The first line pulls in ClusterConfiguration from a file, and then on line 35 that is turned into $KubeletArgList variable:

# Line 1
$Global:ClusterConfiguration = ConvertFrom-Json ((Get-Content "c:\k\kubeclusterconfig.json" -ErrorAction Stop) | out-string)
# Skip a bunch of stuff until line 35:
$KubeletArgList = $Global:ClusterConfiguration.Kubernetes.Kubelet.ConfigArgs # This is the initial list passed in from aks-engine

dfa

I can inspect this PowerShell variable and see the flag added there. Now I compare the C:\k\kubeclusterconfig.json” file between my good and bad nodes, and find that is the only difference between the two!

I removed that line and saved the file, and then forced a restart of the Kubelet and KubeProxy services.

It appeared to work! Now kubectl and Azure Portal recognize my node, the C:\k\config file and c:\k\azure-vnet.* files were auto-generated, and my pods started being scheduled properly.

Now my question is, “how come this file didn’t get updated properly to remove the flag, and why did this continue to be an issue every time I scaled a new instance in the VMSS?”.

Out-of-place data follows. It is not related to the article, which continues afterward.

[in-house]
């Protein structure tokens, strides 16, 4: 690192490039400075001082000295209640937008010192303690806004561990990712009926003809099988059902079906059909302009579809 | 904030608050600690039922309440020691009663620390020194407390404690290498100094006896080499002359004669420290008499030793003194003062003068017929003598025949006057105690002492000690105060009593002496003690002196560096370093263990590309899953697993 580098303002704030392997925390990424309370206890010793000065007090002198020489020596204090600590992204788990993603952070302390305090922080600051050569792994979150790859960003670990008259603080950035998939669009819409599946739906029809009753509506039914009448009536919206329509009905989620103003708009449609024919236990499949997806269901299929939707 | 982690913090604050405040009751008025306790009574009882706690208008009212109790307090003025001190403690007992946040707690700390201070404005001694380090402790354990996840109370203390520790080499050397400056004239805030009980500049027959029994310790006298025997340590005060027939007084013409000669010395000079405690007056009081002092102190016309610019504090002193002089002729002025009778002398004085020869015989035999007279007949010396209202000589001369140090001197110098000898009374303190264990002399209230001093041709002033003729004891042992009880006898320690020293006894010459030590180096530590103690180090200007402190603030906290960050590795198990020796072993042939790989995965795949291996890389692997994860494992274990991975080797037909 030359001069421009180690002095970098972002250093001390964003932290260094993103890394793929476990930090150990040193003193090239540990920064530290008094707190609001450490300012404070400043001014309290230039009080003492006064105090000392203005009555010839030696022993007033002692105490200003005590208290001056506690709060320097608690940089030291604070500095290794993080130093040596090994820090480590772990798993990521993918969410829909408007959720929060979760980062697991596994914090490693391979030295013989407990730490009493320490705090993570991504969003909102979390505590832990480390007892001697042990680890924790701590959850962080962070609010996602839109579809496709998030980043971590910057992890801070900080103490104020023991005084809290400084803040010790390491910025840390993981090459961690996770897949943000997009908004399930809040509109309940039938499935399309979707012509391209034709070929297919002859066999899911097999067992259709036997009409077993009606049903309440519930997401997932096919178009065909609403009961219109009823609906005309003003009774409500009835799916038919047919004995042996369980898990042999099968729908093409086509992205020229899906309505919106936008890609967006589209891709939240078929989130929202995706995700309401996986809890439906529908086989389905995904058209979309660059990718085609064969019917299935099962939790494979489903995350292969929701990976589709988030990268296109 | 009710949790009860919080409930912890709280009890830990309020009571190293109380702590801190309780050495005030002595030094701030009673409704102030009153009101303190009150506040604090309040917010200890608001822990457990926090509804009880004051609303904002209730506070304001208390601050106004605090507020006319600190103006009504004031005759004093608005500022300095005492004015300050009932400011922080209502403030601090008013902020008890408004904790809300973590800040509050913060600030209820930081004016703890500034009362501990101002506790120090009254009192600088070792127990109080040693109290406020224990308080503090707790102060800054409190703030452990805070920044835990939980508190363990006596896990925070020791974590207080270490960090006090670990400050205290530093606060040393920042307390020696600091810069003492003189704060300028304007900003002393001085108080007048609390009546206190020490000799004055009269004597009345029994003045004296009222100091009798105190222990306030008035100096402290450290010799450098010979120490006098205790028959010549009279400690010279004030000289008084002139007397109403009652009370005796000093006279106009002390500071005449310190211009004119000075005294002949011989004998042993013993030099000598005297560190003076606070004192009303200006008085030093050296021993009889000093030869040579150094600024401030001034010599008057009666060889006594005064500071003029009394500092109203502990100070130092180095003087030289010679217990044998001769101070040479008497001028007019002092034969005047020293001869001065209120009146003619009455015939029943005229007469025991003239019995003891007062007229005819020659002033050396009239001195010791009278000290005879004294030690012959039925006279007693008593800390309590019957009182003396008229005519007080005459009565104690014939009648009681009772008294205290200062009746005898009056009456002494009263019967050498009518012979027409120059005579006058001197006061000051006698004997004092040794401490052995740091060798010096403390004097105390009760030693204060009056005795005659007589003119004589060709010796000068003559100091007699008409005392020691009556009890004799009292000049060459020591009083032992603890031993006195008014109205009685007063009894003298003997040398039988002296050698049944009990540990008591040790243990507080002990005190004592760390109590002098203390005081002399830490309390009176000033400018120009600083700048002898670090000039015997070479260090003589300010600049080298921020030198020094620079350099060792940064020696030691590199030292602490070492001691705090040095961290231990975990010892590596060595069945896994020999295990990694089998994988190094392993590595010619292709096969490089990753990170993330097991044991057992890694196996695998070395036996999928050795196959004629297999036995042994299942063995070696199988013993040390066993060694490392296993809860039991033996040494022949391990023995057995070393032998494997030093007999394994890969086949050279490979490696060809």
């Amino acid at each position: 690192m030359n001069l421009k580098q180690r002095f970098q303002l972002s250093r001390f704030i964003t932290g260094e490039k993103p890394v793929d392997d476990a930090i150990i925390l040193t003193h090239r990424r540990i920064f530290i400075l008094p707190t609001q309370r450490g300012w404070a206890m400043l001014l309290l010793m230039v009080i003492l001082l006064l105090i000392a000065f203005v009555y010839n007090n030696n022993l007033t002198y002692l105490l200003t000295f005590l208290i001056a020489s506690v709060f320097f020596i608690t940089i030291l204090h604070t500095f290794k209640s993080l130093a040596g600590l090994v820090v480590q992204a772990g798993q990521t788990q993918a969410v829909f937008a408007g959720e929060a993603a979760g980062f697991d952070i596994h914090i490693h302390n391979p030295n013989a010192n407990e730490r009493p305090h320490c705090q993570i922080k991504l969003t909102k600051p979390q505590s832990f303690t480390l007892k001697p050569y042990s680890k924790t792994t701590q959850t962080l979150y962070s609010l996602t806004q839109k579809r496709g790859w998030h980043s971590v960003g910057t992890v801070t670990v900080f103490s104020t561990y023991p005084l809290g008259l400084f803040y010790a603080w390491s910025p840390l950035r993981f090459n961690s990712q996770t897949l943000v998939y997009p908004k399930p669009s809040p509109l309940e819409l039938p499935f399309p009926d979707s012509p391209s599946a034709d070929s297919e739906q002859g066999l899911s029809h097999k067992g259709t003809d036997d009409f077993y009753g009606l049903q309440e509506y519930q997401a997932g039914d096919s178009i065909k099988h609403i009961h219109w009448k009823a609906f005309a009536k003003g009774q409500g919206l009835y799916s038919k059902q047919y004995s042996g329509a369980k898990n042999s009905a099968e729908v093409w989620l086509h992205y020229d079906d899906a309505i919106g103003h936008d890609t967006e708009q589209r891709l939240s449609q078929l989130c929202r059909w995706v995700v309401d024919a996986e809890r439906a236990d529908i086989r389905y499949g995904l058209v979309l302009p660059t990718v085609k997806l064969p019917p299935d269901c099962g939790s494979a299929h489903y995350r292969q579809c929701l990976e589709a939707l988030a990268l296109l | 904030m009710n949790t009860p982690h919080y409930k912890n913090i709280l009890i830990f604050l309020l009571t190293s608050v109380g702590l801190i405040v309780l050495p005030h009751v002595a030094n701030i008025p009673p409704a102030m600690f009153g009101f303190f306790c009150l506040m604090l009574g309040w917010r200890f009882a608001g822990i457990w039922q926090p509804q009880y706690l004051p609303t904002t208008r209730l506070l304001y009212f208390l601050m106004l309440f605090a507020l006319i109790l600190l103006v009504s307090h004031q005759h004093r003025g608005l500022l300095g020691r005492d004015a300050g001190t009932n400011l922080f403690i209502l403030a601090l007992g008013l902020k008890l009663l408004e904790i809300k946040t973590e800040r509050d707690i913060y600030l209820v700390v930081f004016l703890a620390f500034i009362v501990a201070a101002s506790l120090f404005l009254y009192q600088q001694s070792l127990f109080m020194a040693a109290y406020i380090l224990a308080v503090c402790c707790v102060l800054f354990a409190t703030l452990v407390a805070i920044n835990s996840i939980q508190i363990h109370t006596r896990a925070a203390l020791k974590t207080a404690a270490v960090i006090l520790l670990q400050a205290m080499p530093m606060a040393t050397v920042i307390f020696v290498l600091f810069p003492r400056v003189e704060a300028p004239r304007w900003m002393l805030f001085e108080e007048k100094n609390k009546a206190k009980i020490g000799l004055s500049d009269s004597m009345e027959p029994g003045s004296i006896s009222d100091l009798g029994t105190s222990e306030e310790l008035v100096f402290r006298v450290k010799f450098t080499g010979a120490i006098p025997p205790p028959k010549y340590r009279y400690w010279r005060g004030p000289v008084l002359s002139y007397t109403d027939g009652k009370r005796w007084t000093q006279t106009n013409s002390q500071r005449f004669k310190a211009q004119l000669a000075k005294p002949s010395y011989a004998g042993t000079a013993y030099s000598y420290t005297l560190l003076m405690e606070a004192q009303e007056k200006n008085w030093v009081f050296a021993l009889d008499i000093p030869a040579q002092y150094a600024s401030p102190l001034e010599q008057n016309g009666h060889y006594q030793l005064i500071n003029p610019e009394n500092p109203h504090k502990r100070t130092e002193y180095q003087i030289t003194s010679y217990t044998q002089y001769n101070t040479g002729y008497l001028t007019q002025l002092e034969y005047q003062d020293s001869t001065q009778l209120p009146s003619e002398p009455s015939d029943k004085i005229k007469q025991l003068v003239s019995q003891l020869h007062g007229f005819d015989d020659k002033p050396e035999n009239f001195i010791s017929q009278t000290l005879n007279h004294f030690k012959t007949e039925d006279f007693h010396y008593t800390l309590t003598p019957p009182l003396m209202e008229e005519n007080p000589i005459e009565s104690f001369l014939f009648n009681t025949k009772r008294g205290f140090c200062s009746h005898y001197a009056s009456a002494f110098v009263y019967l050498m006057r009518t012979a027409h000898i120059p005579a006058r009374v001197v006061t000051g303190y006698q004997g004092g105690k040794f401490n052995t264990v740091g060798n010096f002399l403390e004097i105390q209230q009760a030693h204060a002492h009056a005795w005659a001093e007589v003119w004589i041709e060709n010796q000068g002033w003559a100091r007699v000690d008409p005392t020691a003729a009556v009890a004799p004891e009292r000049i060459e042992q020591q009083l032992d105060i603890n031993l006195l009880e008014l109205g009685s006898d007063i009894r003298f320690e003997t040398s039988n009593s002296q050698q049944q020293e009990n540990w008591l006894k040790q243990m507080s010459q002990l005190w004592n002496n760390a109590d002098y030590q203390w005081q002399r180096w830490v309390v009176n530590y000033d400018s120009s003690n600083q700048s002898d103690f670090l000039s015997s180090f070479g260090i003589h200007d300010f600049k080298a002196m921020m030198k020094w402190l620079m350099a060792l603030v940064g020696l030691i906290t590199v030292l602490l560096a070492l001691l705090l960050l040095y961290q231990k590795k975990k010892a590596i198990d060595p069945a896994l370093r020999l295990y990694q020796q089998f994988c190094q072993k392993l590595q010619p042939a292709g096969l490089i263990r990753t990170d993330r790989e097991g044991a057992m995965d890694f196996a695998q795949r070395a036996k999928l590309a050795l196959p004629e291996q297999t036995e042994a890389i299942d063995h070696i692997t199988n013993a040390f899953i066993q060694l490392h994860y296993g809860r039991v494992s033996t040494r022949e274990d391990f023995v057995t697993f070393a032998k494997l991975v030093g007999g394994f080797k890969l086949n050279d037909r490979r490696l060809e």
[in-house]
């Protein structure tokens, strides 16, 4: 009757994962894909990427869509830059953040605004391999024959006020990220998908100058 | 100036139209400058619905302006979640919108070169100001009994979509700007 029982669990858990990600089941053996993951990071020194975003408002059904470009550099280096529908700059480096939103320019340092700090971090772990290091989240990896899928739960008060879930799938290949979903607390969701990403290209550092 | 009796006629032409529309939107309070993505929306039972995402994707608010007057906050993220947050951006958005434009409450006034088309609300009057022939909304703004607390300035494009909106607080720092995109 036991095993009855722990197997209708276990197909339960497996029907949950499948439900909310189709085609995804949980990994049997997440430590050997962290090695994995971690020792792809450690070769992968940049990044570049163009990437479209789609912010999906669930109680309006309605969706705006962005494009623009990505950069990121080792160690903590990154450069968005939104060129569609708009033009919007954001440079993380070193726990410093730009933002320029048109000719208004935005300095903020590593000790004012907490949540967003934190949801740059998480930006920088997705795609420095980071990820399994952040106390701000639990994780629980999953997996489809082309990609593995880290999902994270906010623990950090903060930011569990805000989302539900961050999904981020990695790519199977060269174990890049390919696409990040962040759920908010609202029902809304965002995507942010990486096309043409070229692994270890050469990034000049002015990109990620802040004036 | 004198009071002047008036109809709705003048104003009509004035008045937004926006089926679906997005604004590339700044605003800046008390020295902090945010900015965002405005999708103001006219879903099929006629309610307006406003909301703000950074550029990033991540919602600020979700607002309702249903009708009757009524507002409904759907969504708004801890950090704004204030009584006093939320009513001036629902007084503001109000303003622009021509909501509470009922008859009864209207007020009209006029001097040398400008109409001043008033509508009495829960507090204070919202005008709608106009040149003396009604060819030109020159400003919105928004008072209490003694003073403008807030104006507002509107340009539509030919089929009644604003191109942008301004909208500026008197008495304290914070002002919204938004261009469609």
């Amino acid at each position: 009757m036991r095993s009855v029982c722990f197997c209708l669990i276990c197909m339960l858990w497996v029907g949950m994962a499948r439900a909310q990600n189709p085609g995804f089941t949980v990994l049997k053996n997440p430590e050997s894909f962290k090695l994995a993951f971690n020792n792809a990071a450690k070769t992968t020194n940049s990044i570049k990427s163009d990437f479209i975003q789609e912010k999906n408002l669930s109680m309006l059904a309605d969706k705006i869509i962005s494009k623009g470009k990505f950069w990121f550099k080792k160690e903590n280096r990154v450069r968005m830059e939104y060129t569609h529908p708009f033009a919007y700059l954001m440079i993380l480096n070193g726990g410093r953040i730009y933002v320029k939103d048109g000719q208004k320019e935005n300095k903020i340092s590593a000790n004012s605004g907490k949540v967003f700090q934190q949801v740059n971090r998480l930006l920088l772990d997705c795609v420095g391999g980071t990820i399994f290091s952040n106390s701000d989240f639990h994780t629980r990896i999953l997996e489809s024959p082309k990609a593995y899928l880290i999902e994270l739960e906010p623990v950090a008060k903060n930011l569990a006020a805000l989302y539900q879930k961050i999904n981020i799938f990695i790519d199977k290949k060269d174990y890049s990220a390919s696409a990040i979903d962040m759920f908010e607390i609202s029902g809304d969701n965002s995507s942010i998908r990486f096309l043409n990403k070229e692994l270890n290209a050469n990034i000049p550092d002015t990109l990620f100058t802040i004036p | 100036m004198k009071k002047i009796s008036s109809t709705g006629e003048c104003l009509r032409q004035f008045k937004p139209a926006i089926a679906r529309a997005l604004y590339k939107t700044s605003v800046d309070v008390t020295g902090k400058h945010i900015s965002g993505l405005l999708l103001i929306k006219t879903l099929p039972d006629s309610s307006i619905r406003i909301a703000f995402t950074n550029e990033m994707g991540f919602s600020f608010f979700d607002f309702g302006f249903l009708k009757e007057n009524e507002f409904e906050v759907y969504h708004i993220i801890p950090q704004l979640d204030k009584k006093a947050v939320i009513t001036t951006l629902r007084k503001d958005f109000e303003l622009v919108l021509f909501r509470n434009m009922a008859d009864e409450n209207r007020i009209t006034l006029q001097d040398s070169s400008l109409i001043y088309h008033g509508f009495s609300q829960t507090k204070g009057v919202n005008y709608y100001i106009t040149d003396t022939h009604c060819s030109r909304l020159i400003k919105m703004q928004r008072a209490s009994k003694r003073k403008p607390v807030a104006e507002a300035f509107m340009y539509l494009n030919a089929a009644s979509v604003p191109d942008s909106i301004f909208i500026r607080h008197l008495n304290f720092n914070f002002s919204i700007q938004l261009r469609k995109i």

With 1 working node, I scaled my node pool to a count of 2. What I expected was that the count would recognize as 2 but it would say “1/1 ready” with only a single node still listed from ‘kubectl get nodes’. I am assuming that however this config is stored for the VMSS, editing the file on a single running instance doesn’t update it for all of them.

And that is exactly what happened:

That is the next thread I’ll be pulling on, and will post an update to this when I find out more.

Update – 2022-01-05

I’ve received information from Microsoft Support that this is an internal (non-public) bug of “Nodes failed to register with API server after upgrading to 1.22 AKS version” that the AKS team is working on. However, I’m told that even after a fix has been rolled out; I will need to recreate a new node-pool to resolve this issue – it won’t be back-ported to current node-pools.

 

 

2 thoughts to “AKS Windows Node problem after 1.22 upgrade”

    1. Interesting to hear this wasn’t a single-instance event Ben. I updated my post with feedback from Microsoft Support – new node-pool will be required.